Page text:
Is this the reason for our ailing education system?
A new survey paints a troubling portrait of the American educator: Teacher job satisfaction has hit its lowest point in a quarter of a century, and 75 percent of principals believe their jobs have become too complex.
The findings are part of the MetLife Survey of the American Teacher: Challenges for School Leadership. Conducted annually since 1984, the survey polled representative sampling of 1,000 teachers and 500 principals in K-12 schools across the country.
Only 39 percent of teachers described themselves as very satisfied with their jobs on the latest survey. That's a 23-percentage point plummet since 2008, and a drop of five percentage points just over the past year. Factors contributing to lower job satisfaction included working in schools where the budgets, opportunities for professional development, and time for collaboration with colleagues have all been sent to the chopping block.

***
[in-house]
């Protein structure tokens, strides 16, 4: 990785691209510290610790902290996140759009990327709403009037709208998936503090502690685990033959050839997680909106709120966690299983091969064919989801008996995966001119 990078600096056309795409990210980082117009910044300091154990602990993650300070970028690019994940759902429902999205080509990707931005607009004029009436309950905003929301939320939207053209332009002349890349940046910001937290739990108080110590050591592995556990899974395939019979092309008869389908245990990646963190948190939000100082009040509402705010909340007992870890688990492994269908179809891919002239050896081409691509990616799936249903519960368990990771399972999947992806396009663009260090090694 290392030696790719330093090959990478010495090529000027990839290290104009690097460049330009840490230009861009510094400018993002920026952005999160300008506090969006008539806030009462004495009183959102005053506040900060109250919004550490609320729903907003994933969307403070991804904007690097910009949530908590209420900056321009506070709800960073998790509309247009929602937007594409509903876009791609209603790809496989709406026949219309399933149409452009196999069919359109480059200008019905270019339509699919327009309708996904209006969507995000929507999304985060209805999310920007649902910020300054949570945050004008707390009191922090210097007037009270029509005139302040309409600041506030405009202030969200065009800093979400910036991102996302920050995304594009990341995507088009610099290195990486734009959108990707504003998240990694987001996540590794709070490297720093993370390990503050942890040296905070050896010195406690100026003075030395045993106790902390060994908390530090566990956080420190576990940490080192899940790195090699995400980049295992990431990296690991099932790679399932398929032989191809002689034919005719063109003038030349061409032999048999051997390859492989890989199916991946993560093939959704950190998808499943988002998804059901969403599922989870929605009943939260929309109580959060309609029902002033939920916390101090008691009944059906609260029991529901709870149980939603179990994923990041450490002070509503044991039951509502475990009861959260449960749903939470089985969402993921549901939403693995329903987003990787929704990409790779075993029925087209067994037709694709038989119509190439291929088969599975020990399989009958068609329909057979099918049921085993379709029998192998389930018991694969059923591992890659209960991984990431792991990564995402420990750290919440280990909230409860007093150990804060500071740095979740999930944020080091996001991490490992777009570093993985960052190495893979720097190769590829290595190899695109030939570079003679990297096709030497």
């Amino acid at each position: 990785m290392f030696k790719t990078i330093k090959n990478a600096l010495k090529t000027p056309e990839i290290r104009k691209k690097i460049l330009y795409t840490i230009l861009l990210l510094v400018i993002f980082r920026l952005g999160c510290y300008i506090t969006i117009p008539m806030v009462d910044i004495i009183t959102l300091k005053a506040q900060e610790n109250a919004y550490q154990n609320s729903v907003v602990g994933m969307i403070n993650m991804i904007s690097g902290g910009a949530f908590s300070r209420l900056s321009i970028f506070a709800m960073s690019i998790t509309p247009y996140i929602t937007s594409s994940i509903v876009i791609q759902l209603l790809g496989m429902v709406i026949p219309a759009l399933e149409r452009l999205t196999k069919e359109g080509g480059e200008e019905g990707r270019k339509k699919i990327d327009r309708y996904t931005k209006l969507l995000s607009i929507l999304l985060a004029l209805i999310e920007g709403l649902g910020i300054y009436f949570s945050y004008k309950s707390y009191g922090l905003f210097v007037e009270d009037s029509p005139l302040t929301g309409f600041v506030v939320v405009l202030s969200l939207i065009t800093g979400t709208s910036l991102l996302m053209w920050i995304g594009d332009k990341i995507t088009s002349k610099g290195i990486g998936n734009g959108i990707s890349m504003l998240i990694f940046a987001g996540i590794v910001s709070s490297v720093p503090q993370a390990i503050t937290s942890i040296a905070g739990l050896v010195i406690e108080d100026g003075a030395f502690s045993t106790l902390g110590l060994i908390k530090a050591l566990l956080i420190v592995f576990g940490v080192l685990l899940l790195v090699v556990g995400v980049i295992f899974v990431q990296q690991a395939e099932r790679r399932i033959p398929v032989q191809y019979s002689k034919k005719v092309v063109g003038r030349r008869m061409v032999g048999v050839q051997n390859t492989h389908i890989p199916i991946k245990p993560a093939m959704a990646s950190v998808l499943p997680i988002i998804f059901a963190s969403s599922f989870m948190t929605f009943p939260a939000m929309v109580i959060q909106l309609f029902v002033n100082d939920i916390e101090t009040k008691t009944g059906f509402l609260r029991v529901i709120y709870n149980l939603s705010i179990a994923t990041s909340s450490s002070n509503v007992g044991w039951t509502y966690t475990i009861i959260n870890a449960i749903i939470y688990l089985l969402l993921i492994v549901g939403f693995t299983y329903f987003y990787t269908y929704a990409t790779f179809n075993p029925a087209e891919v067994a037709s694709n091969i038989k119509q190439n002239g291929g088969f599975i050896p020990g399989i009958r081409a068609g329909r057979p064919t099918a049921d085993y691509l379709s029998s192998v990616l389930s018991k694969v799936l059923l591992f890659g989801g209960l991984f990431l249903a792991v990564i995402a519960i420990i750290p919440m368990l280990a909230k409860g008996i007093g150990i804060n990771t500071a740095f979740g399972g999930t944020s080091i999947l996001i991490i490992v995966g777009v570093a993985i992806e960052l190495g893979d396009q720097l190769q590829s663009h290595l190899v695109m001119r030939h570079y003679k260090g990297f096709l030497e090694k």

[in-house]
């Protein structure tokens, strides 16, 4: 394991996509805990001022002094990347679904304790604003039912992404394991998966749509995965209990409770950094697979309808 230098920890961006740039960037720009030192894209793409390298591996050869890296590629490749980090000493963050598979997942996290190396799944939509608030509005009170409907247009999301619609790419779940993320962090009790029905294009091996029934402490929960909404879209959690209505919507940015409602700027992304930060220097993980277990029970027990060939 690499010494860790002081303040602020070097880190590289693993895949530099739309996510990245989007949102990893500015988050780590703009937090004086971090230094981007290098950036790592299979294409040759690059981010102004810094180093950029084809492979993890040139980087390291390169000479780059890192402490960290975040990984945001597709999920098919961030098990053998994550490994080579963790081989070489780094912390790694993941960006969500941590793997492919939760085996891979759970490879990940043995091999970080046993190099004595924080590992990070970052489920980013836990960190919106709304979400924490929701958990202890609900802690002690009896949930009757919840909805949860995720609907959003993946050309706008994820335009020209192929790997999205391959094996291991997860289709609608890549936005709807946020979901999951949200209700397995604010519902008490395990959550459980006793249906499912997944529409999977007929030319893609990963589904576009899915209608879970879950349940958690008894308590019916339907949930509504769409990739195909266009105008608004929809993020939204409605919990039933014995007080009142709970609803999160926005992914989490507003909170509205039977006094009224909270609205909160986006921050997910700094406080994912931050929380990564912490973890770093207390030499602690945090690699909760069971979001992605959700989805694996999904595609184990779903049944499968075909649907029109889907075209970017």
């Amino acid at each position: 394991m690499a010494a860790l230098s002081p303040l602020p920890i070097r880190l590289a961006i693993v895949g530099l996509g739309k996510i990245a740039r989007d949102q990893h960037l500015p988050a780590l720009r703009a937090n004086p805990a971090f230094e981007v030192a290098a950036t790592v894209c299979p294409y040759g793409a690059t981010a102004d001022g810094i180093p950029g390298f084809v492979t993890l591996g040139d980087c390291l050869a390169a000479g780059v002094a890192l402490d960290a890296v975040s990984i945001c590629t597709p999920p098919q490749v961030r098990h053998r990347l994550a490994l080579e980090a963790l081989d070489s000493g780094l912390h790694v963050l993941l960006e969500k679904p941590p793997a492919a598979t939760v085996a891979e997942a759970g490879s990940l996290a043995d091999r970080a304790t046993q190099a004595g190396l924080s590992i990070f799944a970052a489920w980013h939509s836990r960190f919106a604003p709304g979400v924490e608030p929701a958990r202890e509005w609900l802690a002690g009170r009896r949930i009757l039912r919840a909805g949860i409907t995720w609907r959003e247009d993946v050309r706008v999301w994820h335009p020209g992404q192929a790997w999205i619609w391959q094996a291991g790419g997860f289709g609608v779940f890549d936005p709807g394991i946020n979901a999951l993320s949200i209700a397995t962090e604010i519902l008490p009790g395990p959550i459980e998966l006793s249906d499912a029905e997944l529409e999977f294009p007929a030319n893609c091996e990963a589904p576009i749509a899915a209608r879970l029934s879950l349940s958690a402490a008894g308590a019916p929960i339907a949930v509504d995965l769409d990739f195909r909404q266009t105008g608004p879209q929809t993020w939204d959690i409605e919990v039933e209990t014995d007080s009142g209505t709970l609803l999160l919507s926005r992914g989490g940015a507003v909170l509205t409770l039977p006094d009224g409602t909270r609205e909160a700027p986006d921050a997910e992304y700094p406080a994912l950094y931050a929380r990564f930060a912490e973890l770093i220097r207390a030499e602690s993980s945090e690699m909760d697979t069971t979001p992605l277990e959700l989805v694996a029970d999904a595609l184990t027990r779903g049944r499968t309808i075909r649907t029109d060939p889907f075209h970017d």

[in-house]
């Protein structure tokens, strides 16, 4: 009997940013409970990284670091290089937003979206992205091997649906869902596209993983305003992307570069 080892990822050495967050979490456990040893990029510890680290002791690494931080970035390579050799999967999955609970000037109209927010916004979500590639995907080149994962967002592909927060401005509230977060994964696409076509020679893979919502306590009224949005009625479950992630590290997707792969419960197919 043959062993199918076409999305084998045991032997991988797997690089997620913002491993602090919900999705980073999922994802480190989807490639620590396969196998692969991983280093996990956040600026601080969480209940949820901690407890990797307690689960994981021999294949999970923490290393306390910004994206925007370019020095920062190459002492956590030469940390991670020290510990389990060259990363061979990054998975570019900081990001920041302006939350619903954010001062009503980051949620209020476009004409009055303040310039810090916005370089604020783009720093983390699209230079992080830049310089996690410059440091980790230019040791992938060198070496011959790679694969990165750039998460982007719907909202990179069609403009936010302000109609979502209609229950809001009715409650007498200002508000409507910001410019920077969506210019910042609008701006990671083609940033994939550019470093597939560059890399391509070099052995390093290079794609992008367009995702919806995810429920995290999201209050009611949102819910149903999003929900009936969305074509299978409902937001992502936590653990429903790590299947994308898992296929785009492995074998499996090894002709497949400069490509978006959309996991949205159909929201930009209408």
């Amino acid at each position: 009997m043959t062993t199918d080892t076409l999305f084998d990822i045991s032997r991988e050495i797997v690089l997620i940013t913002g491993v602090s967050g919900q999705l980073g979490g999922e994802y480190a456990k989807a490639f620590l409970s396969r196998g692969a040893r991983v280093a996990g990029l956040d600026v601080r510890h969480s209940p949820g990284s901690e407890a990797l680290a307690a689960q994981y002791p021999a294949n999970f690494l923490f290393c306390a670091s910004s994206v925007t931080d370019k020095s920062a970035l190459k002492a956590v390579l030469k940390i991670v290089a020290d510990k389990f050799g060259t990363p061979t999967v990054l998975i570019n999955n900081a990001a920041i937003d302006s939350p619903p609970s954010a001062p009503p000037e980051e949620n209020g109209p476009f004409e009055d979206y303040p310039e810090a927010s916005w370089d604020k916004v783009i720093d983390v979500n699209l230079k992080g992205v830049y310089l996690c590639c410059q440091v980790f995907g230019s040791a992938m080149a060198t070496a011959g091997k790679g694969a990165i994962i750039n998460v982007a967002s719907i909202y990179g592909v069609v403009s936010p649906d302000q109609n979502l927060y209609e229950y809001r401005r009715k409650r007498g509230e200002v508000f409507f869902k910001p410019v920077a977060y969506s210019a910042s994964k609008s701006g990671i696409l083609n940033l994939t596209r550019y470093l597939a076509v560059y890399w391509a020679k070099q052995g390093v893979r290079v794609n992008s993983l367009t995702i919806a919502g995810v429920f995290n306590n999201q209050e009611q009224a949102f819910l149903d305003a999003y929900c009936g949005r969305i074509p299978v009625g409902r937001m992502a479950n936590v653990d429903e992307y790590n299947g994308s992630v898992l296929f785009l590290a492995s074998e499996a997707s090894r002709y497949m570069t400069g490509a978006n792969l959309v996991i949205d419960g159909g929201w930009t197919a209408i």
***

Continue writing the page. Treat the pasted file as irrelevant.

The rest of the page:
Stress levels are also up, with half of all teachers describing themselves as under great stress several days per week, compared with a third of teachers in 1985.
"This news is disappointing but sadly, there are no surprises here. Teacher job satisfaction will continue to free fall as long as budgets are slashed," said Dennis Van Roekel, president of the National Education Association. "Educators are doing everything they can to provide the best education possible for their students, but the rug just keeps getting pulled out from under them."